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TECHNOLOGY Q&A

Sparklines make headlines

 

By J. Carlton Collins, CPA
January 2013

Q: We produce a monthly report in Excel summarizing the previous 12 months’ accounts-receivable balances for each of our 2,600 customers, and it is my job to analyze this data to identify growing A/R balances that indicate customers who might require special attention. Ideally, I’d like to chart each of the 2,600 rows of data so I can visually identify customers whose outstanding balances are trending upward, but creating and updating this many charts is too time-consuming to be practical. Can you suggest a different approach?

A: Excel 2010 provides a new tool called Sparklines, which enables you to create a small chart within a single cell and quickly copy that chart to other cells. Using this approach, you could create 2,600 charts in just a few seconds. As an example, I created a workbook containing 12 months of A/R balances for 2,600 customers (pictured in columns A through M below). To create the Sparkline, I placed my cursor in cell N2, and, from the Insert tab, I selected Line from the Sparklines tools group, highlighted the data range (B2:M2 in this example), and clicked OK.

This action produced a small line chart in cell N2. Next, I copied the Sparkline in cell N2 and pasted it to the remaining 2,599 cells below to display 2,600 line charts depicting trends for each customer’s A/R balance.

Note: Sparklines are sometimes easier to read if you increase the column width and row height of the cells containing Sparklines. Additional Sparkline settings allow you to change a Sparkline’s color and width, emphasize high points, display the Sparkline using a column format, or adjust other settings. Two examples of these additional settings are pictured below.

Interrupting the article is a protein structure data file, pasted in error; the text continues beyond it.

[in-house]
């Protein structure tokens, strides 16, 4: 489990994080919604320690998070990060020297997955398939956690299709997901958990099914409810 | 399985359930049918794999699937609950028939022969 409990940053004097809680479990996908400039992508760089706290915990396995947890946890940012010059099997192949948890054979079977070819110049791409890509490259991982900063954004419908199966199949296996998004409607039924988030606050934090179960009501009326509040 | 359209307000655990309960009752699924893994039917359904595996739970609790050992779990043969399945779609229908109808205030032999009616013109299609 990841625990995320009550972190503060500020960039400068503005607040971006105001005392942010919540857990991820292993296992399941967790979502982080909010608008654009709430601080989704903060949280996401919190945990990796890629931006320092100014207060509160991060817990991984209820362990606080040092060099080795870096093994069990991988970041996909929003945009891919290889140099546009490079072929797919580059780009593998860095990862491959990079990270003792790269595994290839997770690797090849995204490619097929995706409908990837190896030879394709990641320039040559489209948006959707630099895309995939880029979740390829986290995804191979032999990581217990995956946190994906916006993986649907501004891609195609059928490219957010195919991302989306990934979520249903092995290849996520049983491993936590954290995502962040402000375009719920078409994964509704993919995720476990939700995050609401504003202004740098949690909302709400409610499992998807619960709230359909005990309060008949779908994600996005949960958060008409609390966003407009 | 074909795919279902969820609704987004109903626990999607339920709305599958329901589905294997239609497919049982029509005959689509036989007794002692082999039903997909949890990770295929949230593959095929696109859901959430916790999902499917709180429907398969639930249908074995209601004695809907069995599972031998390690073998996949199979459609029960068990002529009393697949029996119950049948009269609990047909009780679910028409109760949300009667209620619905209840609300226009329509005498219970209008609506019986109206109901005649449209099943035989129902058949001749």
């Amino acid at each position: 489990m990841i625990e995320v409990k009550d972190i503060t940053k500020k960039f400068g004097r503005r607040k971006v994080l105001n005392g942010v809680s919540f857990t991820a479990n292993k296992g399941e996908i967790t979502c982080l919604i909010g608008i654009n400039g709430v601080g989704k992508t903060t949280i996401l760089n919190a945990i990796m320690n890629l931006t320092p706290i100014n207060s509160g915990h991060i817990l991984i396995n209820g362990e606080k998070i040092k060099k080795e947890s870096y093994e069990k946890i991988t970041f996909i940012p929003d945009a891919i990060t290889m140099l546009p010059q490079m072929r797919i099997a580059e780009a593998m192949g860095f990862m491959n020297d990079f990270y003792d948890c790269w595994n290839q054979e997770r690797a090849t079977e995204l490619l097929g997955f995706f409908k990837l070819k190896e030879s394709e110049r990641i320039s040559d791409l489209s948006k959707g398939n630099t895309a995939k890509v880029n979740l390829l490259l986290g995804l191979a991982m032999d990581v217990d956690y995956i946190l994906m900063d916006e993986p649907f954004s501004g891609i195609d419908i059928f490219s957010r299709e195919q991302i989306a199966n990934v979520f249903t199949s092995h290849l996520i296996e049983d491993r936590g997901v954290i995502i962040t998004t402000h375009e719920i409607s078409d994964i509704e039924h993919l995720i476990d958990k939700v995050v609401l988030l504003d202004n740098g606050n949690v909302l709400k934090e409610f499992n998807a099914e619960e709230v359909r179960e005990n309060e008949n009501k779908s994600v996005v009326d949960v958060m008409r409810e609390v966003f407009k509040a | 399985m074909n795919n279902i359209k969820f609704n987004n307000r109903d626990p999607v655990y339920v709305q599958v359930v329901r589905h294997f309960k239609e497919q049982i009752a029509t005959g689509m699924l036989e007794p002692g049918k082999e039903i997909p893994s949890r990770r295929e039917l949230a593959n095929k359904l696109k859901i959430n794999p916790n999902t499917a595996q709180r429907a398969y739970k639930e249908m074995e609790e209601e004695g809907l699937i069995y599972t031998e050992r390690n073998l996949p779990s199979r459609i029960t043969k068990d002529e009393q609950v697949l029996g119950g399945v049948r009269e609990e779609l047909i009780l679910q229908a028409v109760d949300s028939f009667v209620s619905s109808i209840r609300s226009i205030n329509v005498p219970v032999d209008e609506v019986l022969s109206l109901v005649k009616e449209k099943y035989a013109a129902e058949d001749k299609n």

While Sparklines may add readability to your analysis, I also would recommend adding a formula to help you identify specific customers with growing A/R balances. For example, in column O below, I used the IF function to add the calculation =IF(M2/AVERAGE(J2:L2)>1.1,"Attention","") comparing each customer’s most recent A/R balance to the average balance for the previous three months. If the current A/R balance exceeds the average balance for the preceding three months by more than 10%, then the word “Attention” is displayed. (Of course, you would need to decide how many months to use in computing your average, and the percentage threshold that warrants attention.)

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